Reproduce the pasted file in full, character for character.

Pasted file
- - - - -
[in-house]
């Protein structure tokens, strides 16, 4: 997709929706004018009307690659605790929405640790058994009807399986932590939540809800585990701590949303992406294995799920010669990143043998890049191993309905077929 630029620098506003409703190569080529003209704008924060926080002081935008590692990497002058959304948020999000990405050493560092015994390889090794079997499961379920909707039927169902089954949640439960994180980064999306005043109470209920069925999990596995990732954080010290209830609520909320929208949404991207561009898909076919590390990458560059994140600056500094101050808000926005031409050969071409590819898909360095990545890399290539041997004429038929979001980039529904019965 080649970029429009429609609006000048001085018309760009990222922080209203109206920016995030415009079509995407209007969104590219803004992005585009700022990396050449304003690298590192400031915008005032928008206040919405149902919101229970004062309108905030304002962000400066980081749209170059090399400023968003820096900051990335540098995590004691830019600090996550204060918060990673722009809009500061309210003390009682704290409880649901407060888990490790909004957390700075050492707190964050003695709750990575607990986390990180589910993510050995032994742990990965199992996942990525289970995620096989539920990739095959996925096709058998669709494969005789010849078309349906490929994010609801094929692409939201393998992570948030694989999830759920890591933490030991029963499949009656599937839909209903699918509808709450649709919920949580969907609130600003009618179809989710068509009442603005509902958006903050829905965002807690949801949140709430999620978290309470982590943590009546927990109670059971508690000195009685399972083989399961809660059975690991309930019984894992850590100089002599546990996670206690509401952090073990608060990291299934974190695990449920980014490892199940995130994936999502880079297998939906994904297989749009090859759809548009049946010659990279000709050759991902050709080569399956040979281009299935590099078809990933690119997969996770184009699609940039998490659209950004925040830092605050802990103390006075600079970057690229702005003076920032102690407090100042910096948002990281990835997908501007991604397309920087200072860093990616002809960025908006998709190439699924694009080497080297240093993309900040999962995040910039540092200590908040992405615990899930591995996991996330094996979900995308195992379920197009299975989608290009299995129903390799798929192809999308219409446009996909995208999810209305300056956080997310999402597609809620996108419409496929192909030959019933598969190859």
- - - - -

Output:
[in-house]
């Protein structure tokens, strides 16, 4: 997709929706004018009307690659605790929405640790058994009807399986932590939540809800585990701590949303992406294995799920010669990143043998890049191993309905077929 630029620098506003409703190569080529003209704008924060926080002081935008590692990497002058959304948020999000990405050493560092015994390889090794079997499961379920909707039927169902089954949640439960994180980064999306005043109470209920069925999990596995990732954080010290209830609520909320929208949404991207561009898909076919590390990458560059994140600056500094101050808000926005031409050969071409590819898909360095990545890399290539041997004429038929979001980039529904019965 080649970029429009429609609006000048001085018309760009990222922080209203109206920016995030415009079509995407209007969104590219803004992005585009700022990396050449304003690298590192400031915008005032928008206040919405149902919101229970004062309108905030304002962000400066980081749209170059090399400023968003820096900051990335540098995590004691830019600090996550204060918060990673722009809009500061309210003390009682704290409880649901407060888990490790909004957390700075050492707190964050003695709750990575607990986390990180589910993510050995032994742990990965199992996942990525289970995620096989539920990739095959996925096709058998669709494969005789010849078309349906490929994010609801094929692409939201393998992570948030694989999830759920890591933490030991029963499949009656599937839909209903699918509808709450649709919920949580969907609130600003009618179809989710068509009442603005509902958006903050829905965002807690949801949140709430999620978290309470982590943590009546927990109670059971508690000195009685399972083989399961809660059975690991309930019984894992850590100089002599546990996670206690509401952090073990608060990291299934974190695990449920980014490892199940995130994936999502880079297998939906994904297989749009090859759809548009049946010659990279000709050759991902050709080569399956040979281009299935590099078809990933690119997969996770184009699609940039998490659209950004925040830092605050802990103390006075600079970057690229702005003076920032102690407090100042910096948002990281990835997908501007991604397309920087200072860093990616002809960025908006998709190439699924694009080497080297240093993309900040999962995040910039540092200590908040992405615990899930591995996991996330094996979900995308195992379920197009299975989608290009299995129903390799798929192809999308219409446009996909995208999810209305300056956080997310999402597609809620996108419409496929192909030959019933598969190859």